John Giorno, a key member of the New York avant-garde, has died at the age of 82.
Giorno entered the artworld as Andy Warhol's lover and muse, starring in his film Sleep (1963). A budding poet, he sought to apply the lessons of Pop to the written word and performance by applying avant-garde artistic techniques such as appropriation and collage.
In 1965 founded the artist collective and record label Giorno Poetry Systems with the aim of finding new ways to distribute the form and reach new audiences. In 1968 he created Dial-A-Poem, which allowed citizens to ring a number and hear a poem read by authors including William Burroughs, Allen Ginsberg, Ron Padgett and Patti Smith, or messages delivered by groups such as the Black Panthers. The work was included in Information at the Museum of Modern Art, New York, in 1970, and the phone number is still in operation.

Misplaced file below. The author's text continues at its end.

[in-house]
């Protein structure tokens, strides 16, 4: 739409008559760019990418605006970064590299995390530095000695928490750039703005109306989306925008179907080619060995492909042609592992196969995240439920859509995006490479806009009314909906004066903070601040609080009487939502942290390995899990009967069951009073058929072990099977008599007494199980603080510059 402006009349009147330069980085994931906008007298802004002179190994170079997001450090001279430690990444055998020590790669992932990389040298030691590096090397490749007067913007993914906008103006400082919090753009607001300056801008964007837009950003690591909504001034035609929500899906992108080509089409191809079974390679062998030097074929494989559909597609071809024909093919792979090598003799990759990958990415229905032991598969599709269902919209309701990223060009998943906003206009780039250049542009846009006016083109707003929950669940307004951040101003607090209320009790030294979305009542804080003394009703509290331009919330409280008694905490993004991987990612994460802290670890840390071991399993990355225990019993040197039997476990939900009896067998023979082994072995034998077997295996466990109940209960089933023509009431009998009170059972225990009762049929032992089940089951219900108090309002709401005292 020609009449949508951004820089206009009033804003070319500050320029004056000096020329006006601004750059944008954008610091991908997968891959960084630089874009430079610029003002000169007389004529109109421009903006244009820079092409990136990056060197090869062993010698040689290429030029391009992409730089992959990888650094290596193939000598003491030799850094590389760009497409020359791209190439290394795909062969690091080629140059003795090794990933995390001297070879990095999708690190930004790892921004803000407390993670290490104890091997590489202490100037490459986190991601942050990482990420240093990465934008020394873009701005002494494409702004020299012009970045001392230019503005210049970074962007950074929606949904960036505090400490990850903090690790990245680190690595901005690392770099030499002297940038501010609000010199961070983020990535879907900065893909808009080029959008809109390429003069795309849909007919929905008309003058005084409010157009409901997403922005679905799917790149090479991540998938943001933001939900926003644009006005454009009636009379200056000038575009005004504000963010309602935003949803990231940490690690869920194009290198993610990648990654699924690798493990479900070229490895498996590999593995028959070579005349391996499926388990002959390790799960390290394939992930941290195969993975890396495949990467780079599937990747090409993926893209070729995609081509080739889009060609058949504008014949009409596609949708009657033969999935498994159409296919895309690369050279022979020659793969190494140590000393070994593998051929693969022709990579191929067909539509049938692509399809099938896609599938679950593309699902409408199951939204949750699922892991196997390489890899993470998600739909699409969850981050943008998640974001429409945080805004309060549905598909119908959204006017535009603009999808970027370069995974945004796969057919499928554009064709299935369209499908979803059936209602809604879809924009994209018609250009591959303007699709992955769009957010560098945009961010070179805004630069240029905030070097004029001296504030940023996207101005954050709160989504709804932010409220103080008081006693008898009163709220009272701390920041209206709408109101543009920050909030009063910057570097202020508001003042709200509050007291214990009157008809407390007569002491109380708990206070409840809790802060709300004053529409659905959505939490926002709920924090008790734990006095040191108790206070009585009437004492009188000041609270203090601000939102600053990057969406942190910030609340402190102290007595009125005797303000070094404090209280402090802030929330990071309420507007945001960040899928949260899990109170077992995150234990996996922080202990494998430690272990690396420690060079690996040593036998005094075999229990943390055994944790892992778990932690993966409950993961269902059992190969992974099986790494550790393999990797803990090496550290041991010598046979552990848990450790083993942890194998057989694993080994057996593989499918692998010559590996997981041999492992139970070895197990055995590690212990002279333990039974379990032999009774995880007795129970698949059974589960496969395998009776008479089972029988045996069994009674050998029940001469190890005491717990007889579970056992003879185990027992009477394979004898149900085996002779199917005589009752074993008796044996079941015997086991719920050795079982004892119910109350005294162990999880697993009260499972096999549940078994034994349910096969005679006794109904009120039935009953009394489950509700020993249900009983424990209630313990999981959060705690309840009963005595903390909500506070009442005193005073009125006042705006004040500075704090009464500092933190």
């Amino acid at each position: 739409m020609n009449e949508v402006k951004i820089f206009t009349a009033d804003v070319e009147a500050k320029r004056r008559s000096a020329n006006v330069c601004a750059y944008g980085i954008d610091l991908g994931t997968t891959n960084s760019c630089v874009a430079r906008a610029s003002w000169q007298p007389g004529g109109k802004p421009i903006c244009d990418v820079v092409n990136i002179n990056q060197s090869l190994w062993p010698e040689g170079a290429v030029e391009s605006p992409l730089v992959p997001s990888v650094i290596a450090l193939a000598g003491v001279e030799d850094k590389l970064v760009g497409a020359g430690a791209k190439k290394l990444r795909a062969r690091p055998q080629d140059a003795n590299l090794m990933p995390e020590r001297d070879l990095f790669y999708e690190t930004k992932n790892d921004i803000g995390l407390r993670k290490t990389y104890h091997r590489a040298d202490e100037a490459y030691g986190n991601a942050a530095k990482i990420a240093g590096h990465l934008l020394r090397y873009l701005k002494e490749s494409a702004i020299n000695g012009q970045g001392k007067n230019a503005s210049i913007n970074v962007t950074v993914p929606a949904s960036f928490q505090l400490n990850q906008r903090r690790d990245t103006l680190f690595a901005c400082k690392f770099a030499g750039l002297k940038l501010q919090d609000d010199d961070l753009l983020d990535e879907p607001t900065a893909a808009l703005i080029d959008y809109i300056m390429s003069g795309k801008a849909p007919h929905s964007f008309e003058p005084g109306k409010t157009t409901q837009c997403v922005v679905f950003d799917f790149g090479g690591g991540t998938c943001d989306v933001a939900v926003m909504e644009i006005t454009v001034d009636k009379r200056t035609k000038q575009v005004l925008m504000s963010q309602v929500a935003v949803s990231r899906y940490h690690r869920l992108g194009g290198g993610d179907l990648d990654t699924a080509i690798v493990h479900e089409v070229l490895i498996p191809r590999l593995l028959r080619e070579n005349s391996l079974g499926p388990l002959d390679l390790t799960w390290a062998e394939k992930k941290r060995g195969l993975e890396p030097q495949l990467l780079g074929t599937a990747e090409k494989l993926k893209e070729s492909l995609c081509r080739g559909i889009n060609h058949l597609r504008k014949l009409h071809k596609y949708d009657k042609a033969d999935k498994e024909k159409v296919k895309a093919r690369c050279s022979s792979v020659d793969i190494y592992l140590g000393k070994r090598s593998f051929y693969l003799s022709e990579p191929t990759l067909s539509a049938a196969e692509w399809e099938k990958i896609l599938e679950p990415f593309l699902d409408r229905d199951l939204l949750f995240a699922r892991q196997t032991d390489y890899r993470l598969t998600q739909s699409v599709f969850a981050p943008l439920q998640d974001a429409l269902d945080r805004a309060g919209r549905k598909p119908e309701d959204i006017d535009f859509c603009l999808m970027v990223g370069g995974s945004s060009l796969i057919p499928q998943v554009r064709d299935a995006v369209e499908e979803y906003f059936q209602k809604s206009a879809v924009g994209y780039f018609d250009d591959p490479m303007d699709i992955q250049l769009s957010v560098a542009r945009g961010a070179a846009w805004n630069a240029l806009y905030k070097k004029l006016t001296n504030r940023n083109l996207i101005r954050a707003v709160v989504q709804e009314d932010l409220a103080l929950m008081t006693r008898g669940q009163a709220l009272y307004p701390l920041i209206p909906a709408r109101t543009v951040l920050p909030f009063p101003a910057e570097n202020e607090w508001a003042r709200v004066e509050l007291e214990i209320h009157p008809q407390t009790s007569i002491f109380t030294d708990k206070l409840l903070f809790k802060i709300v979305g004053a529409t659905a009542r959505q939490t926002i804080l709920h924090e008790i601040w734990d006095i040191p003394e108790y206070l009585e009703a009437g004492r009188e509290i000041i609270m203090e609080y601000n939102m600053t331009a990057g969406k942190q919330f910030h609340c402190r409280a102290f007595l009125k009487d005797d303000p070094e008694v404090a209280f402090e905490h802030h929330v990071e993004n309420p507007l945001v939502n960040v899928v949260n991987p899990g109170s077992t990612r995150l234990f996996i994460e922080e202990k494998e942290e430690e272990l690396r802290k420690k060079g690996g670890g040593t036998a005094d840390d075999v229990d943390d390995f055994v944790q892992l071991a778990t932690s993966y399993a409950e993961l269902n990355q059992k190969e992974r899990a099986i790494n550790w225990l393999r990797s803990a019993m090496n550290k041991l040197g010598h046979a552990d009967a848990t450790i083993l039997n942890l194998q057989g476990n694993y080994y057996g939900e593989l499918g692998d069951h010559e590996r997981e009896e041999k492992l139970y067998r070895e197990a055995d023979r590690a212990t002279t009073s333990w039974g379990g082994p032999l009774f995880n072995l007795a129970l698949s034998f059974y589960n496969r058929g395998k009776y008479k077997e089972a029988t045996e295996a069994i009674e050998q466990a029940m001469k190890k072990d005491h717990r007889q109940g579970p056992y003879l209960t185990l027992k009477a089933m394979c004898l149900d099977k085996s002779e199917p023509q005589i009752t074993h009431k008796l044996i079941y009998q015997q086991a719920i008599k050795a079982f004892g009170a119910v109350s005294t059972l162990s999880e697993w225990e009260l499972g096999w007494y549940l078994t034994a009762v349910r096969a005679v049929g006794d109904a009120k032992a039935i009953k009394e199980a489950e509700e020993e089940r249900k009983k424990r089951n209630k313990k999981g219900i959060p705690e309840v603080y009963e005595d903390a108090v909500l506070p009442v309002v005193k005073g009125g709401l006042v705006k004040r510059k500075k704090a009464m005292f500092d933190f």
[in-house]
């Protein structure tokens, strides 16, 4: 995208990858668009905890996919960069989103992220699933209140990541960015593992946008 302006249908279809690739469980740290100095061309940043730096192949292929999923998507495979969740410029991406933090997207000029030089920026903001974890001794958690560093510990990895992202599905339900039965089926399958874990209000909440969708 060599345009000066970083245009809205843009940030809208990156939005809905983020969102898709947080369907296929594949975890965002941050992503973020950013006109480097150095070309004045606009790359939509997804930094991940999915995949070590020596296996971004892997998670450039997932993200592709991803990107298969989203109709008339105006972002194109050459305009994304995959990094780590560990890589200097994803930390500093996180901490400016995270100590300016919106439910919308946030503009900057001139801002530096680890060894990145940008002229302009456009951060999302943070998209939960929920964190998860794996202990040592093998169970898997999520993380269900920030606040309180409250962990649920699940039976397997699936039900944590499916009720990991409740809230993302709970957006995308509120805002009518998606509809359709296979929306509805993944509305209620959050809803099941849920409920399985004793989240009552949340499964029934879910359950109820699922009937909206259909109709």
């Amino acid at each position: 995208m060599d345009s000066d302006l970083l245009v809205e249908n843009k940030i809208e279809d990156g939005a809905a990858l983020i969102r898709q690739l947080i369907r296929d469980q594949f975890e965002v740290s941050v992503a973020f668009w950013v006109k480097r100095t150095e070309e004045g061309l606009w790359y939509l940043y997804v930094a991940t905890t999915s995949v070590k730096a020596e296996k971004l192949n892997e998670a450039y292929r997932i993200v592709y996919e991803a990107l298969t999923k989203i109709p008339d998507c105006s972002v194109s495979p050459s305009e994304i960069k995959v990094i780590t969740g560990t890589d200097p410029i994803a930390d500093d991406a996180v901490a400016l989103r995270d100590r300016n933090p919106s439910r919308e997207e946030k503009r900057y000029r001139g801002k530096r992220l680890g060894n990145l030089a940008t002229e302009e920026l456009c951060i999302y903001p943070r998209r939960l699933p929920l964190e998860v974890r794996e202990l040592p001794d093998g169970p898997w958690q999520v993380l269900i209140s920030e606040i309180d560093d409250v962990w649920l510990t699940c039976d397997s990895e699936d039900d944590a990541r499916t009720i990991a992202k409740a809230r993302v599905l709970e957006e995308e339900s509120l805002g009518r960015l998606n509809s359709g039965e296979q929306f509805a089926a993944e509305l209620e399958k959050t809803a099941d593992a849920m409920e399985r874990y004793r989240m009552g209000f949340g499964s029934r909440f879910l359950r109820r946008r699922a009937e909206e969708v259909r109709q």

In 1984 Giorno Poetry Systems founded the AIDS Treatment Project, which raised funds for victims of the crisis. In 2016, Giorno's husband, the artist Ugo Rondinone, organised the exhibition Ugo Rondinone: I ♥ John Giorno at Palais de Tokyo, Paris.